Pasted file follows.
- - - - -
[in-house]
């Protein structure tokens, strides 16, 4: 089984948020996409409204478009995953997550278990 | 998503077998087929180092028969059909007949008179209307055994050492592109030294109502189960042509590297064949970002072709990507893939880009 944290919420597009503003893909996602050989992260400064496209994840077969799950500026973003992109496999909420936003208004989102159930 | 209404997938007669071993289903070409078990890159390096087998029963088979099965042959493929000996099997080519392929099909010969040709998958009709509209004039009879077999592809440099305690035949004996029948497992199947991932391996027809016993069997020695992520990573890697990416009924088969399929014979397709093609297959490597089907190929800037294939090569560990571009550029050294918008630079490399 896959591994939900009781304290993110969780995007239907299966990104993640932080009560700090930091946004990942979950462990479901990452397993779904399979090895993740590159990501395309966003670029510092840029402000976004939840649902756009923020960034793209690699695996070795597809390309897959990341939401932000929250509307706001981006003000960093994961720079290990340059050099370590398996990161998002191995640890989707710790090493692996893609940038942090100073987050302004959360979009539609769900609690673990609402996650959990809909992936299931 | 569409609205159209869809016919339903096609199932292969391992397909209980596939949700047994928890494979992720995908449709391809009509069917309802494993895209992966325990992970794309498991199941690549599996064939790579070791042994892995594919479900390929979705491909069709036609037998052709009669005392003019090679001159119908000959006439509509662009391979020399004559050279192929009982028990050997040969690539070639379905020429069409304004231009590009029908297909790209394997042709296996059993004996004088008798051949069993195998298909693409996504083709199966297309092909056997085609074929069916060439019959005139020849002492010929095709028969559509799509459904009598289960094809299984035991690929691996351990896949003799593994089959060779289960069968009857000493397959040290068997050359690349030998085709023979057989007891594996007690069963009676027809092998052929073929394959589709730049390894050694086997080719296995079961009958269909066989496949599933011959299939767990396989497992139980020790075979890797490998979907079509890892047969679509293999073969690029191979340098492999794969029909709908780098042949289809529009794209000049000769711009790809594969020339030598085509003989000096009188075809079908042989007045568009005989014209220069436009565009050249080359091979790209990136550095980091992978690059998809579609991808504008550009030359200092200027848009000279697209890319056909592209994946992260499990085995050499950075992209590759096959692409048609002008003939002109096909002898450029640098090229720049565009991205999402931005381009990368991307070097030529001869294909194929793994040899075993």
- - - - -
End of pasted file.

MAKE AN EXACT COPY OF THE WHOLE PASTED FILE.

[in-house]
């Protein structure tokens, strides 16, 4: 089984948020996409409204478009995953997550278990 | 998503077998087929180092028969059909007949008179209307055994050492592109030294109502189960042509590297064949970002072709990507893939880009 944290919420597009503003893909996602050989992260400064496209994840077969799950500026973003992109496999909420936003208004989102159930 | 209404997938007669071993289903070409078990890159390096087998029963088979099965042959493929000996099997080519392929099909010969040709998958009709509209004039009879077999592809440099305690035949004996029948497992199947991932391996027809016993069997020695992520990573890697990416009924088969399929014979397709093609297959490597089907190929800037294939090569560990571009550029050294918008630079490399 896959591994939900009781304290993110969780995007239907299966990104993640932080009560700090930091946004990942979950462990479901990452397993779904399979090895993740590159990501395309966003670029510092840029402000976004939840649902756009923020960034793209690699695996070795597809390309897959990341939401932000929250509307706001981006003000960093994961720079290990340059050099370590398996990161998002191995640890989707710790090493692996893609940038942090100073987050302004959360979009539609769900609690673990609402996650959990809909992936299931 | 569409609205159209869809016919339903096609199932292969391992397909209980596939949700047994928890494979992720995908449709391809009509069917309802494993895209992966325990992970794309498991199941690549599996064939790579070791042994892995594919479900390929979705491909069709036609037998052709009669005392003019090679001159119908000959006439509509662009391979020399004559050279192929009982028990050997040969690539070639379905020429069409304004231009590009029908297909790209394997042709296996059993004996004088008798051949069993195998298909693409996504083709199966297309092909056997085609074929069916060439019959005139020849002492010929095709028969559509799509459904009598289960094809299984035991690929691996351990896949003799593994089959060779289960069968009857000493397959040290068997050359690349030998085709023979057989007891594996007690069963009676027809092998052929073929394959589709730049390894050694086997080719296995079961009958269909066989496949599933011959299939767990396989497992139980020790075979890797490998979907079509890892047969679509293999073969690029191979340098492999794969029909709908780098042949289809529009794209000049000769711009790809594969020339030598085509003989000096009188075809079908042989007045568009005989014209220069436009565009050249080359091979790209990136550095980091992978690059998809579609991808504008550009030359200092200027848009000279697209890319056909592209994946992260499990085995050499950075992209590759096959692409048609002008003939002109096909002898450029640098090229720049565009991205999402931005381009990368991307070097030529001869294909194929793994040899075993």